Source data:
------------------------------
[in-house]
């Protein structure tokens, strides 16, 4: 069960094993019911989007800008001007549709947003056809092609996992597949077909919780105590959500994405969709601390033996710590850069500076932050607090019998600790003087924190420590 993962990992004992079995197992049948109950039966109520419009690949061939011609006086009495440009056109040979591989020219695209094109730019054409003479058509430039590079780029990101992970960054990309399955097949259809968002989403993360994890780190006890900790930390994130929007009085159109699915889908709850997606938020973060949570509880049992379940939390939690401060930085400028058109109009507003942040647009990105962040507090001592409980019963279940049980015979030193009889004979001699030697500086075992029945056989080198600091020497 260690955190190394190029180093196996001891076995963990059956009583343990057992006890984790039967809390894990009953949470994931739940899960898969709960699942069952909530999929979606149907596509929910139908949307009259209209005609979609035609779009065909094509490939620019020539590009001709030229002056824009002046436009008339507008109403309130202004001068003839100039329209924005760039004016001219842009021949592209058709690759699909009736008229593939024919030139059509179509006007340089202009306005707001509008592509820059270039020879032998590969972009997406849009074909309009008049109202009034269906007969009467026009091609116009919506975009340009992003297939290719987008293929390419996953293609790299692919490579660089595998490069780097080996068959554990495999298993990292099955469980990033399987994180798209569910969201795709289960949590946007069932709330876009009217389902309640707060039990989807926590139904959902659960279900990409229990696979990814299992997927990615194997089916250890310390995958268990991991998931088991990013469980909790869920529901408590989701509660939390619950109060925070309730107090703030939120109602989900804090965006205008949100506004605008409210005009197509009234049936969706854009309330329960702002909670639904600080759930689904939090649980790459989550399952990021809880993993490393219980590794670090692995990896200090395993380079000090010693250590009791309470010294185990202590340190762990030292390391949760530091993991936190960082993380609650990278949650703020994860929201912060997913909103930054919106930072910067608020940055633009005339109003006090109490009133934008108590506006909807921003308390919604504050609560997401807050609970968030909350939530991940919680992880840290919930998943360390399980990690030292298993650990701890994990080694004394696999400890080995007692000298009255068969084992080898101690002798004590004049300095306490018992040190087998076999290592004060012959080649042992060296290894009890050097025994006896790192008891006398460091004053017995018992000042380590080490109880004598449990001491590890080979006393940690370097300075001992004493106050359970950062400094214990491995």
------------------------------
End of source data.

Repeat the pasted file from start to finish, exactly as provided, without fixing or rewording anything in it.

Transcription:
[in-house]
């Protein structure tokens, strides 16, 4: 069960094993019911989007800008001007549709947003056809092609996992597949077909919780105590959500994405969709601390033996710590850069500076932050607090019998600790003087924190420590 993962990992004992079995197992049948109950039966109520419009690949061939011609006086009495440009056109040979591989020219695209094109730019054409003479058509430039590079780029990101992970960054990309399955097949259809968002989403993360994890780190006890900790930390994130929007009085159109699915889908709850997606938020973060949570509880049992379940939390939690401060930085400028058109109009507003942040647009990105962040507090001592409980019963279940049980015979030193009889004979001699030697500086075992029945056989080198600091020497 260690955190190394190029180093196996001891076995963990059956009583343990057992006890984790039967809390894990009953949470994931739940899960898969709960699942069952909530999929979606149907596509929910139908949307009259209209005609979609035609779009065909094509490939620019020539590009001709030229002056824009002046436009008339507008109403309130202004001068003839100039329209924005760039004016001219842009021949592209058709690759699909009736008229593939024919030139059509179509006007340089202009306005707001509008592509820059270039020879032998590969972009997406849009074909309009008049109202009034269906007969009467026009091609116009919506975009340009992003297939290719987008293929390419996953293609790299692919490579660089595998490069780097080996068959554990495999298993990292099955469980990033399987994180798209569910969201795709289960949590946007069932709330876009009217389902309640707060039990989807926590139904959902659960279900990409229990696979990814299992997927990615194997089916250890310390995958268990991991998931088991990013469980909790869920529901408590989701509660939390619950109060925070309730107090703030939120109602989900804090965006205008949100506004605008409210005009197509009234049936969706854009309330329960702002909670639904600080759930689904939090649980790459989550399952990021809880993993490393219980590794670090692995990896200090395993380079000090010693250590009791309470010294185990202590340190762990030292390391949760530091993991936190960082993380609650990278949650703020994860929201912060997913909103930054919106930072910067608020940055633009005339109003006090109490009133934008108590506006909807921003308390919604504050609560997401807050609970968030909350939530991940919680992880840290919930998943360390399980990690030292298993650990701890994990080694004394696999400890080995007692000298009255068969084992080898101690002798004590004049300095306490018992040190087998076999290592004060012959080649042992060296290894009890050097025994006896790192008891006398460091004053017995018992000042380590080490109880004598449990001491590890080979006393940690370097300075001992004493106050359970950062400094214990491995």